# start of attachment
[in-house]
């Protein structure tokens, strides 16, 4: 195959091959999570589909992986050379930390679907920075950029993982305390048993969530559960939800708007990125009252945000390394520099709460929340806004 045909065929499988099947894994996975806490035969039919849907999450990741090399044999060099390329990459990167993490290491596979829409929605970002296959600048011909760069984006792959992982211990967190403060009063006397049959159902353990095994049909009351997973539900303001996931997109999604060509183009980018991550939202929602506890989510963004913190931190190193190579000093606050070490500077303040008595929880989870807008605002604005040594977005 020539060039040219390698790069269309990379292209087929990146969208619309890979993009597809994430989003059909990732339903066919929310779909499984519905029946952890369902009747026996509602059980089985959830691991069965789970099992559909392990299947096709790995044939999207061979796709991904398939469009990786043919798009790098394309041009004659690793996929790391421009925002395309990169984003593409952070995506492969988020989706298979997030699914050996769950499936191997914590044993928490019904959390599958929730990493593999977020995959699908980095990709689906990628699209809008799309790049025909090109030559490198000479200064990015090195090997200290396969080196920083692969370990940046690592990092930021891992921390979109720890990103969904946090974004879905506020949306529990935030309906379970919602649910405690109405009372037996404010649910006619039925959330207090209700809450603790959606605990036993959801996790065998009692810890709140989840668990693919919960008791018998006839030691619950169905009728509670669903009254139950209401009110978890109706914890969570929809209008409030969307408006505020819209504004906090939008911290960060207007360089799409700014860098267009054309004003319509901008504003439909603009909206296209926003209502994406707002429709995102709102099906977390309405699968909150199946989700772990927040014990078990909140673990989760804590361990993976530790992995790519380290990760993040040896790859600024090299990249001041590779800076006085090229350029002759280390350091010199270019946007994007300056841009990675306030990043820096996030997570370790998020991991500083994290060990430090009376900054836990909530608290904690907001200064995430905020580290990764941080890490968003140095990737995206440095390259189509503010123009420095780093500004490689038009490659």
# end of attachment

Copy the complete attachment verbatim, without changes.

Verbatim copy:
[in-house]
């Protein structure tokens, strides 16, 4: 195959091959999570589909992986050379930390679907920075950029993982305390048993969530559960939800708007990125009252945000390394520099709460929340806004 045909065929499988099947894994996975806490035969039919849907999450990741090399044999060099390329990459990167993490290491596979829409929605970002296959600048011909760069984006792959992982211990967190403060009063006397049959159902353990095994049909009351997973539900303001996931997109999604060509183009980018991550939202929602506890989510963004913190931190190193190579000093606050070490500077303040008595929880989870807008605002604005040594977005 020539060039040219390698790069269309990379292209087929990146969208619309890979993009597809994430989003059909990732339903066919929310779909499984519905029946952890369902009747026996509602059980089985959830691991069965789970099992559909392990299947096709790995044939999207061979796709991904398939469009990786043919798009790098394309041009004659690793996929790391421009925002395309990169984003593409952070995506492969988020989706298979997030699914050996769950499936191997914590044993928490019904959390599958929730990493593999977020995959699908980095990709689906990628699209809008799309790049025909090109030559490198000479200064990015090195090997200290396969080196920083692969370990940046690592990092930021891992921390979109720890990103969904946090974004879905506020949306529990935030309906379970919602649910405690109405009372037996404010649910006619039925959330207090209700809450603790959606605990036993959801996790065998009692810890709140989840668990693919919960008791018998006839030691619950169905009728509670669903009254139950209401009110978890109706914890969570929809209008409030969307408006505020819209504004906090939008911290960060207007360089799409700014860098267009054309004003319509901008504003439909603009909206296209926003209502994406707002429709995102709102099906977390309405699968909150199946989700772990927040014990078990909140673990989760804590361990993976530790992995790519380290990760993040040896790859600024090299990249001041590779800076006085090229350029002759280390350091010199270019946007994007300056841009990675306030990043820096996030997570370790998020991991500083994290060990430090009376900054836990909530608290904690907001200064995430905020580290990764941080890490968003140095990737995206440095390259189509503010123009420095780093500004490689038009490659």